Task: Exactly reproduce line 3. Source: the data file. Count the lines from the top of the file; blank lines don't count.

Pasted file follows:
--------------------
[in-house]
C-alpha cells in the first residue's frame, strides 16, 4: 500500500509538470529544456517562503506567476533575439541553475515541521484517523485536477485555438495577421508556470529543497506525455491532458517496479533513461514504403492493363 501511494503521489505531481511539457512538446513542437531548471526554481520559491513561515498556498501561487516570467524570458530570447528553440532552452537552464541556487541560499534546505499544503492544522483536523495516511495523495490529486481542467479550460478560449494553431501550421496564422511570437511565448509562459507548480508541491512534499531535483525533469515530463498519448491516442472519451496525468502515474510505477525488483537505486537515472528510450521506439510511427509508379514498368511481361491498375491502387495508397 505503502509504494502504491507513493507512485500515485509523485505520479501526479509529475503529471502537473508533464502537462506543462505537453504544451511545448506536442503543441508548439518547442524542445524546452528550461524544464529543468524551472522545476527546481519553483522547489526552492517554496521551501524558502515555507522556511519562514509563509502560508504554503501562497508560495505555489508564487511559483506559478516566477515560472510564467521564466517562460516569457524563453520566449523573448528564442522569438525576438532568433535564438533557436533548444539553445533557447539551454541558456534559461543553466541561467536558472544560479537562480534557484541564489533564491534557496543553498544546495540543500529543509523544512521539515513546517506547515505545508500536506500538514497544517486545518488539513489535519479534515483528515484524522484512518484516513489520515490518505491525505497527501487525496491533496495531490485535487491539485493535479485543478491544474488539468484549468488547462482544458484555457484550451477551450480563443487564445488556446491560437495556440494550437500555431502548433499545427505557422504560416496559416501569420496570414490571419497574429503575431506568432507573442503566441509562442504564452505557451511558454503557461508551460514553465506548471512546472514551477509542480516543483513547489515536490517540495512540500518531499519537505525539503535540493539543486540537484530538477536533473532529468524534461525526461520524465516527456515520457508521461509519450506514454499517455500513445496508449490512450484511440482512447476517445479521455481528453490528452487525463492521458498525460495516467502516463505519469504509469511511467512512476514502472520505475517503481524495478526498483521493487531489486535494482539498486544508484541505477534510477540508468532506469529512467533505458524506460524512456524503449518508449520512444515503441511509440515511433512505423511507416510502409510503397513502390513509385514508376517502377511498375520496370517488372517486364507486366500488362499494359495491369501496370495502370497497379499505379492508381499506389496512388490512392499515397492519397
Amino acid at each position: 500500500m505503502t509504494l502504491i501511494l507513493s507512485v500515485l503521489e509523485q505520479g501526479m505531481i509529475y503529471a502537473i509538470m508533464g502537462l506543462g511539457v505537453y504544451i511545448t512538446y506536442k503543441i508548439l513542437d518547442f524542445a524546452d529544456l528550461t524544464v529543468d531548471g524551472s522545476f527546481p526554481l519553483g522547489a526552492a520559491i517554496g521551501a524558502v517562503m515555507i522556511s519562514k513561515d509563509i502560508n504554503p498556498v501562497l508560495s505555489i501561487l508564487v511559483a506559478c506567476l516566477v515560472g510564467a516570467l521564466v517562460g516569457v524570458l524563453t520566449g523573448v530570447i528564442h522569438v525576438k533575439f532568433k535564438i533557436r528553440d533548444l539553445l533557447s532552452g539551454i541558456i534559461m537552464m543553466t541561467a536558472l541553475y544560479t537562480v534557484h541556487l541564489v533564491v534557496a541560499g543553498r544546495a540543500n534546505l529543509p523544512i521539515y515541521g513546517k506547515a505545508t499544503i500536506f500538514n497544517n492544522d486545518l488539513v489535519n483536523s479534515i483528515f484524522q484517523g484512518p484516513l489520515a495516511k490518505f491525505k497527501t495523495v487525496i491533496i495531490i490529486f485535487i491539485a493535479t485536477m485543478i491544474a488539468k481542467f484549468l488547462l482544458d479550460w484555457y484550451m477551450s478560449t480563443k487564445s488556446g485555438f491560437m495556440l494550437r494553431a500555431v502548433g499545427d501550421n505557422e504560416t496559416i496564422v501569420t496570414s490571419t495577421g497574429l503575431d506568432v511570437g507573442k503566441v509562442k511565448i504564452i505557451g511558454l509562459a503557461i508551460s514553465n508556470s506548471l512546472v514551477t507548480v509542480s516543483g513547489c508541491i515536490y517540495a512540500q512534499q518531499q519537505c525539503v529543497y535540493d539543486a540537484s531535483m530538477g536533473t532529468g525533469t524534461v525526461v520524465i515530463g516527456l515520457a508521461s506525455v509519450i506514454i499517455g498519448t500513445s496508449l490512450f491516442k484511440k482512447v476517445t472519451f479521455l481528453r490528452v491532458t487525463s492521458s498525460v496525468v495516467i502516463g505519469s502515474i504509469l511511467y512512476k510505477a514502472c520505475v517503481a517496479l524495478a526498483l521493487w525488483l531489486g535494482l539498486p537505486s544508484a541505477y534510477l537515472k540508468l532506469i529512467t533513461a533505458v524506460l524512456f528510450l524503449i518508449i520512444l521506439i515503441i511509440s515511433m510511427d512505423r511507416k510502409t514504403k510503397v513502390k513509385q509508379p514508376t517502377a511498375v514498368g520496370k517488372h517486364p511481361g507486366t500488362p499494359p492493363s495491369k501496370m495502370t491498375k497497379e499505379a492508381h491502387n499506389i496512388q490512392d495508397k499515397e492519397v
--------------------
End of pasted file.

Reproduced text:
Amino acid at each position: 500500500m505503502t509504494l502504491i501511494l507513493s507512485v500515485l503521489e509523485q505520479g501526479m505531481i509529475y503529471a502537473i509538470m508533464g502537462l506543462g511539457v505537453y504544451i511545448t512538446y506536442k503543441i508548439l513542437d518547442f524542445a524546452d529544456l528550461t524544464v529543468d531548471g524551472s522545476f527546481p526554481l519553483g522547489a526552492a520559491i517554496g521551501a524558502v517562503m515555507i522556511s519562514k513561515d509563509i502560508n504554503p498556498v501562497l508560495s505555489i501561487l508564487v511559483a506559478c506567476l516566477v515560472g510564467a516570467l521564466v517562460g516569457v524570458l524563453t520566449g523573448v530570447i528564442h522569438v525576438k533575439f532568433k535564438i533557436r528553440d533548444l539553445l533557447s532552452g539551454i541558456i534559461m537552464m543553466t541561467a536558472l541553475y544560479t537562480v534557484h541556487l541564489v533564491v534557496a541560499g543553498r544546495a540543500n534546505l529543509p523544512i521539515y515541521g513546517k506547515a505545508t499544503i500536506f500538514n497544517n492544522d486545518l488539513v489535519n483536523s479534515i483528515f484524522q484517523g484512518p484516513l489520515a495516511k490518505f491525505k497527501t495523495v487525496i491533496i495531490i490529486f485535487i491539485a493535479t485536477m485543478i491544474a488539468k481542467f484549468l488547462l482544458d479550460w484555457y484550451m477551450s478560449t480563443k487564445s488556446g485555438f491560437m495556440l494550437r494553431a500555431v502548433g499545427d501550421n505557422e504560416t496559416i496564422v501569420t496570414s490571419t495577421g497574429l503575431d506568432v511570437g507573442k503566441v509562442k511565448i504564452i505557451g511558454l509562459a503557461i508551460s514553465n508556470s506548471l512546472v514551477t507548480v509542480s516543483g513547489c508541491i515536490y517540495a512540500q512534499q518531499q519537505c525539503v529543497y535540493d539543486a540537484s531535483m530538477g536533473t532529468g525533469t524534461v525526461v520524465i515530463g516527456l515520457a508521461s506525455v509519450i506514454i499517455g498519448t500513445s496508449l490512450f491516442k484511440k482512447v476517445t472519451f479521455l481528453r490528452v491532458t487525463s492521458s498525460v496525468v495516467i502516463g505519469s502515474i504509469l511511467y512512476k510505477a514502472c520505475v517503481a517496479l524495478a526498483l521493487w525488483l531489486g535494482l539498486p537505486s544508484a541505477y534510477l537515472k540508468l532506469i529512467t533513461a533505458v524506460l524512456f528510450l524503449i518508449i520512444l521506439i515503441i511509440s515511433m510511427d512505423r511507416k510502409t514504403k510503397v513502390k513509385q509508379p514508376t517502377a511498375v514498368g520496370k517488372h517486364p511481361g507486366t500488362p499494359p492493363s495491369k501496370m495502370t491498375k497497379e499505379a492508381h491502387n499506389i496512388q490512392d495508397k499515397e492519397v